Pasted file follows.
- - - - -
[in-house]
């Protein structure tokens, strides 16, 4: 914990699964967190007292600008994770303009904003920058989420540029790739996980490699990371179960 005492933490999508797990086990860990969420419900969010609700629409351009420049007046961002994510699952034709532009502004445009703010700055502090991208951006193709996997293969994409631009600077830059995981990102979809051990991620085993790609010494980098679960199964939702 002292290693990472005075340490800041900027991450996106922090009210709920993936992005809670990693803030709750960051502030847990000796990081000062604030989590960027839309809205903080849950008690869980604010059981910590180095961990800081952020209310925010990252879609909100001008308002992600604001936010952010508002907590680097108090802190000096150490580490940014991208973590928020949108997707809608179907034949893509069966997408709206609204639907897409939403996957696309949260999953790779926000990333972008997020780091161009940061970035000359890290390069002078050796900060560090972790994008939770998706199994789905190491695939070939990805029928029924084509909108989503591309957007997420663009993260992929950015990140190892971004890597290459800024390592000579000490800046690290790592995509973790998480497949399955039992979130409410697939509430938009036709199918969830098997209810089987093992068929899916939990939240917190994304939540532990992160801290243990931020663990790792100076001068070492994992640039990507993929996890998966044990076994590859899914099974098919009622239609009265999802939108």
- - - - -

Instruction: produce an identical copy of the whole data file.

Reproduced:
[in-house]
């Protein structure tokens, strides 16, 4: 914990699964967190007292600008994770303009904003920058989420540029790739996980490699990371179960 005492933490999508797990086990860990969420419900969010609700629409351009420049007046961002994510699952034709532009502004445009703010700055502090991208951006193709996997293969994409631009600077830059995981990102979809051990991620085993790609010494980098679960199964939702 002292290693990472005075340490800041900027991450996106922090009210709920993936992005809670990693803030709750960051502030847990000796990081000062604030989590960027839309809205903080849950008690869980604010059981910590180095961990800081952020209310925010990252879609909100001008308002992600604001936010952010508002907590680097108090802190000096150490580490940014991208973590928020949108997707809608179907034949893509069966997408709206609204639907897409939403996957696309949260999953790779926000990333972008997020780091161009940061970035000359890290390069002078050796900060560090972790994008939770998706199994789905190491695939070939990805029928029924084509909108989503591309957007997420663009993260992929950015990140190892971004890597290459800024390592000579000490800046690290790592995509973790998480497949399955039992979130409410697939509430938009036709199918969830098997209810089987093992068929899916939990939240917190994304939540532990992160801290243990931020663990790792100076001068070492994992640039990507993929996890998966044990076994590859899914099974098919009622239609009265999802939108």